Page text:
Frost & Sullivan’s latest report “Industry Reshaping Caused by COVID-19” released on September 28, 2020, identified nine major global trends under the impact of the new crown epidemic. The analysis report pointed out that the epidemic prevention work will accelerate the deployment of AI solutions and AI innovation, and will also make AI and machine learning tools an important foundation for accelerating comprehensive digital transformation across key business projects.
But McKinsey Digital has a different view. They believe that the sudden attack of COVID-19 has made people see the fatal weakness of artificial intelligence (AI) and analysis technology.
Although the COVID-19 epidemic has indeed led many companies that have not yet achieved digital operations to actively try AI and analytics applications, Tamim Saleh, senior partner of McKinsey Analytics, said that the predictive ability of analytics technology is dying.
Saleh said, “Although analysis technology has indeed helped many companies to tide over the crisis, it also shows the risk of making mistakes. As a technology that relies on past patterns and behavior details to predict future trends and guide corporate policies, COVID The emergence of -19 has undoubtedly brought a lot of shocks to analysis. This wave of epidemic that has changed our life and work in all aspects is clearly beyond the scope of understanding of analytical techniques.”
No pandemic manual
Saleh also pointed out that “because the data used was collected before the outbreak, a considerable part of the forecasting models have lost the ability to judge — or collapsed because of COVID-19.”
Saleh believes that this is because such models can no longer reflect the world we currently live in. “Like ordinary people like us who don’t have a new crown survival manual to guide the details of life under the epidemic, analysis technology can’t find suitable data to predict what will happen next.”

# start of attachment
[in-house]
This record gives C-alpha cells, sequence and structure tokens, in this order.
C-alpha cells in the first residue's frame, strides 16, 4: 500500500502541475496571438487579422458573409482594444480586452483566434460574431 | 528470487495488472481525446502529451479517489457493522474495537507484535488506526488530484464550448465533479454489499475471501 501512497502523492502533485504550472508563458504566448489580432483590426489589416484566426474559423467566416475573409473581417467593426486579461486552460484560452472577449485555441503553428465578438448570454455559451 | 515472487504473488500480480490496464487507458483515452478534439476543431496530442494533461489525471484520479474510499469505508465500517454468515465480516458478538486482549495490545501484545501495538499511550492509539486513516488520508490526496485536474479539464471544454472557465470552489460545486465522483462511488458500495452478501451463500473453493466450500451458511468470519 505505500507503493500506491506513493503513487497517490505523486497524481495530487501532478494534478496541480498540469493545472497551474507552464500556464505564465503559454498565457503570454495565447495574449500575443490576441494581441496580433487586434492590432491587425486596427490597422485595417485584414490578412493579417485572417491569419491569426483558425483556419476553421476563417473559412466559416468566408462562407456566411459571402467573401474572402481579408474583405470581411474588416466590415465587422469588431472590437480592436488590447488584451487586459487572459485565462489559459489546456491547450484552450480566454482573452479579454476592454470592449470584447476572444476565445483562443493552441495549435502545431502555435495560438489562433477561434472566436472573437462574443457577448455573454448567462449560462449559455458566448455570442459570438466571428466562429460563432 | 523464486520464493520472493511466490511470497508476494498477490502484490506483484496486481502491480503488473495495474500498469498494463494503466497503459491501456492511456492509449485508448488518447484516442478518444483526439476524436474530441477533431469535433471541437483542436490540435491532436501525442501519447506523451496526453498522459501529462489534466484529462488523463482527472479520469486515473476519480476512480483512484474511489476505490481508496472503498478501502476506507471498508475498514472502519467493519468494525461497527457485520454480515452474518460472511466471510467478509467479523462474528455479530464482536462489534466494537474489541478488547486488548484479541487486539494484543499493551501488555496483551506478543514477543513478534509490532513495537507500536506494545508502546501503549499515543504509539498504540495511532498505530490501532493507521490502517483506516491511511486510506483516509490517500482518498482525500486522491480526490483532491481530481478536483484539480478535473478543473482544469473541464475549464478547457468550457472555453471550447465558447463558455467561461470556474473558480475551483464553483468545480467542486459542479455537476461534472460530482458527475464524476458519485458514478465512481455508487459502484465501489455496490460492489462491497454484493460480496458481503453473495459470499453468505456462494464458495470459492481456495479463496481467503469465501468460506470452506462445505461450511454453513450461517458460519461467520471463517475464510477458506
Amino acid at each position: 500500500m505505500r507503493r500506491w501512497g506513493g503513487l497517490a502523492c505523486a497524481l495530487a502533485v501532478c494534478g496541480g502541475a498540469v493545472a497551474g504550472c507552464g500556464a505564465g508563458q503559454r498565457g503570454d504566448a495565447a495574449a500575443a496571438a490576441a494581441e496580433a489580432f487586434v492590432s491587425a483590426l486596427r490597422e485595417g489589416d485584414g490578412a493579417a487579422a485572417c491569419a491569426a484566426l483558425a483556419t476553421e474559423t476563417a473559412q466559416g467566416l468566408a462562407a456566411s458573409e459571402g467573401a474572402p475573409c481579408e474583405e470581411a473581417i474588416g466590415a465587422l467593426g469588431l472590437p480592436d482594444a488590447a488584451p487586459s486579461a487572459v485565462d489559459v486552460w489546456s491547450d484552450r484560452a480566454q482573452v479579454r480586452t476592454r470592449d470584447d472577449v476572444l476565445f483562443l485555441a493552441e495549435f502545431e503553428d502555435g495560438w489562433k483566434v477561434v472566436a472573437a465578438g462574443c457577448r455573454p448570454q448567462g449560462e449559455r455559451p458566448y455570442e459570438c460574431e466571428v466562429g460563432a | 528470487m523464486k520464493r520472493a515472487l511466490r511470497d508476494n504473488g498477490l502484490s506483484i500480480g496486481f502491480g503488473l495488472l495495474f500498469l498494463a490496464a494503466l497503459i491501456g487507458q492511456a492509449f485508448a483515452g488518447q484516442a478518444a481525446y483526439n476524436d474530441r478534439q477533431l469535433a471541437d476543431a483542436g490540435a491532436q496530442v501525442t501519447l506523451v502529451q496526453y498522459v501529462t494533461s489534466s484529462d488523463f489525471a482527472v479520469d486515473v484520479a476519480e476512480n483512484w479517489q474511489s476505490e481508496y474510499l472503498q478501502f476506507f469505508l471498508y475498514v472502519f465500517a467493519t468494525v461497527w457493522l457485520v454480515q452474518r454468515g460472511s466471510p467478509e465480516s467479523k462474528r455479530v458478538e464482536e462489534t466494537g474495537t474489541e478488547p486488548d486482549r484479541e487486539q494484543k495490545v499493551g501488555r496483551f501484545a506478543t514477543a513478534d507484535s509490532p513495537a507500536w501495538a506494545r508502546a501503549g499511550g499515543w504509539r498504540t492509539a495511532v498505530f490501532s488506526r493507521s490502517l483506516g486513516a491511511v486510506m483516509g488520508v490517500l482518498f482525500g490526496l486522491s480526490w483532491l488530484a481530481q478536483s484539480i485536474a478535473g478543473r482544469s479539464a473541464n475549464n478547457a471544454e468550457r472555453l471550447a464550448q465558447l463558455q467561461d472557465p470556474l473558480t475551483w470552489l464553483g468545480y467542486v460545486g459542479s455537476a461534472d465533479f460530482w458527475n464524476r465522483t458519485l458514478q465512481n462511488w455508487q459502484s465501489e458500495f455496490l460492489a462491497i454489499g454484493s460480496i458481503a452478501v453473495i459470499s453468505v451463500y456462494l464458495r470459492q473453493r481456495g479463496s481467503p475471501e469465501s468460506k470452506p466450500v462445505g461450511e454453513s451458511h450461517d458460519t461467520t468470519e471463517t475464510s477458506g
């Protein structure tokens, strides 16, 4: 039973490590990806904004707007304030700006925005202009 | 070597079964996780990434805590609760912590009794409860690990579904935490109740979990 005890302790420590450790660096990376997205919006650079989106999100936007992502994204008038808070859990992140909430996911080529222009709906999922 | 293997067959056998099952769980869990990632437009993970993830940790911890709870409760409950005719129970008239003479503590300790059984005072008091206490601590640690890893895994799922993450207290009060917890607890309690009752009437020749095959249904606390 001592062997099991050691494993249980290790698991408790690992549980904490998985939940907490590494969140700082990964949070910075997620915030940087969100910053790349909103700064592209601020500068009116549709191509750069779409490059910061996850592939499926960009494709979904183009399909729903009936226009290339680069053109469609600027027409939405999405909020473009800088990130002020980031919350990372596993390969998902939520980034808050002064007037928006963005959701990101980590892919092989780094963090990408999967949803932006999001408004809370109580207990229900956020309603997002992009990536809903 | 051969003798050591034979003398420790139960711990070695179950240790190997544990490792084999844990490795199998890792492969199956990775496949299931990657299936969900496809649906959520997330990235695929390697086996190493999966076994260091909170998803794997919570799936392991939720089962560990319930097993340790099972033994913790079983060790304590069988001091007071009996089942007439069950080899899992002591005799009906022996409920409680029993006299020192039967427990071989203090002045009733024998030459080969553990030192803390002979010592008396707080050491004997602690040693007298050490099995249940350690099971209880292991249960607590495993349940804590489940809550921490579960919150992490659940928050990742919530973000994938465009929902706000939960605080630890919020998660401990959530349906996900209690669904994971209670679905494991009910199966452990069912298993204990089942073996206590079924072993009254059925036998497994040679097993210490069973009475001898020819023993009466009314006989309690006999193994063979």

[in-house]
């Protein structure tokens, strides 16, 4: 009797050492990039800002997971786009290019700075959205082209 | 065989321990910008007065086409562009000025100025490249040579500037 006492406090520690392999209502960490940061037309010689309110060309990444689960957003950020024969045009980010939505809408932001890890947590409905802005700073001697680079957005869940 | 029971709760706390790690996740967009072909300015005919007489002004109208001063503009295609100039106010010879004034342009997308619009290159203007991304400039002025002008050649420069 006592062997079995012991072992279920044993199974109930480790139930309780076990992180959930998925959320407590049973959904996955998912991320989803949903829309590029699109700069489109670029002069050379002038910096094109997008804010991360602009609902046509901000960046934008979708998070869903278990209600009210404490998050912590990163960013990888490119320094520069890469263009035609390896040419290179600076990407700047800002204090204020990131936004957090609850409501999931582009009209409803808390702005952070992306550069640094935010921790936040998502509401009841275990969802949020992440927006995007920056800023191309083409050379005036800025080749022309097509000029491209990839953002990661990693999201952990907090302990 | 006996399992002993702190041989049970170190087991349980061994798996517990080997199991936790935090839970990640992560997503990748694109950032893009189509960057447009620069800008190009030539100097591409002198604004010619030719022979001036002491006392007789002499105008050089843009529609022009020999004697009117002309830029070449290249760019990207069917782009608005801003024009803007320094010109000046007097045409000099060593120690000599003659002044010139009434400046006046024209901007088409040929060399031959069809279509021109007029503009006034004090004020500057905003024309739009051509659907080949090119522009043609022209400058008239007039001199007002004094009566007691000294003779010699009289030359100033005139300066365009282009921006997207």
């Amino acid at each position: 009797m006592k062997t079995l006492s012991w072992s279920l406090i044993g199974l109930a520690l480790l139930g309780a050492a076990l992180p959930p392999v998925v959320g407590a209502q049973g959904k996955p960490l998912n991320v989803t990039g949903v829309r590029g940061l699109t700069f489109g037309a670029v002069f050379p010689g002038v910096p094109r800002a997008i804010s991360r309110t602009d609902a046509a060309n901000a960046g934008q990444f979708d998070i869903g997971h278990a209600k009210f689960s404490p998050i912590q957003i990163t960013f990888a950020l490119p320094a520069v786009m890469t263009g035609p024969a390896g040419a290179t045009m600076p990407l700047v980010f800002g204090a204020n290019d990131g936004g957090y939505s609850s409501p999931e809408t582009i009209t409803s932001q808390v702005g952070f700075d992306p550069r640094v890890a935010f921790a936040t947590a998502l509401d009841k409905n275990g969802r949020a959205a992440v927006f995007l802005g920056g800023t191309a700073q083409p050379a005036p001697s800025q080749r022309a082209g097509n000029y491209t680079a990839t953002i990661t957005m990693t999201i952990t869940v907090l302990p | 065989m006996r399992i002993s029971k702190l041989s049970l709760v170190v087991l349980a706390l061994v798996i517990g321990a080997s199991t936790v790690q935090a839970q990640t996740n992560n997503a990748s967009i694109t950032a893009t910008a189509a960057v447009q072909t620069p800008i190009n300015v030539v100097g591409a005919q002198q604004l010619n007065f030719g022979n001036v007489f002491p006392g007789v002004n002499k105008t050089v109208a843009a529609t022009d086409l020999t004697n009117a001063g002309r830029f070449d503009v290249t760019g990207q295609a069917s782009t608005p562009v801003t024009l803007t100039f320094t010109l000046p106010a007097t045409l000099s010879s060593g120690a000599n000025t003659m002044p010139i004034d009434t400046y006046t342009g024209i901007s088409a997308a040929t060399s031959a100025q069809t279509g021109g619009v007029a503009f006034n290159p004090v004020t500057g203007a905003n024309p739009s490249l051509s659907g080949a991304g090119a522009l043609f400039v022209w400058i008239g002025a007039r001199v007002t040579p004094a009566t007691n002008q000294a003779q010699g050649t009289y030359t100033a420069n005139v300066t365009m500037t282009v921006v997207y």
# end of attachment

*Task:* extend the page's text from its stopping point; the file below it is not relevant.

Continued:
According to Saleh, the retail industry is a typical example.
“In the retail industry, the analysis model mainly focuses on the actual passenger flow. But after the outbreak, the passenger flow instantly returned to zero. And retailers are not prepared, at least not prepared to transfer all sales online. We Research shows that about 60% of new users of digital channels have decided to use online services now and even after the epidemic is over. This represents a fundamental change in consumer behavior. In this way, when the physical store reopens, the original The algorithms used for forecasting, budgeting and revenue must be outdated.”
Saleh also mentioned, “In order to obtain more accurate prediction results again, the only solution is to redesign the model that is truly relevant to the world we are currently in.”
The new business normal: pragmatism is true
Saleh pointed out, “Nowadays, companies need a pragmatic spirit of survival more than ever. Under the new normal, there are a large number of unknown factors, so the decision-making ability of people will once again become the key to determining the fate of the company. In other words, Since most current models cannot obtain perfect data or historical correlations that help predict future events, they must instead rely on humans to make judgments.”
Saleh believes that companies need to follow the 28th principle, which means completely changing the entire analytical method system.
“The most important task now is not to re-establish teams and projects based on analysis and data, but to re-establish the important position of human judgment. At the beginning of 2020, predictive models and AI judgment programs are already complex enough to provide assistance to many companies . But in the face of unprecedented special circumstances, the human factor has become more and more critical in all aspects.”
Based on the long-term, subversive analysis
In Saleh’s view, multiple methods, including model complexity and feature trade-offs, are expected to bring a full-scale disruption to AI and analysis technology.
“The higher the complexity of the model, the lower its transparency, and it will be difficult for us to determine whether it has good predictive capabilities. Taking theaters as an example, although we can grasp a large amount of data related to ticket bookings, performance prices, etc., It is impossible to deduce how it will operate after four years.”
“But there are always two sides to the problem, and the analysis models themselves are divided into different categories. If your AI and analysis models are mainly used for production quality control, then COVID-19 will hardly affect them.”
In contrast, for AI and analysis models used in industries that are susceptible to human behavior (such as the retail industry), the emergence of COVID-19 has clearly changed its application scenarios.
“This is because the epidemic will eventually affect our lives in many ways, including what products we want to buy, how much money we can spend, and how to respond to advertising messages. Therefore, any model that relies on behavioral analysis will soon Outdated. To truly keep up with the times, we need a more pragmatic spirit.”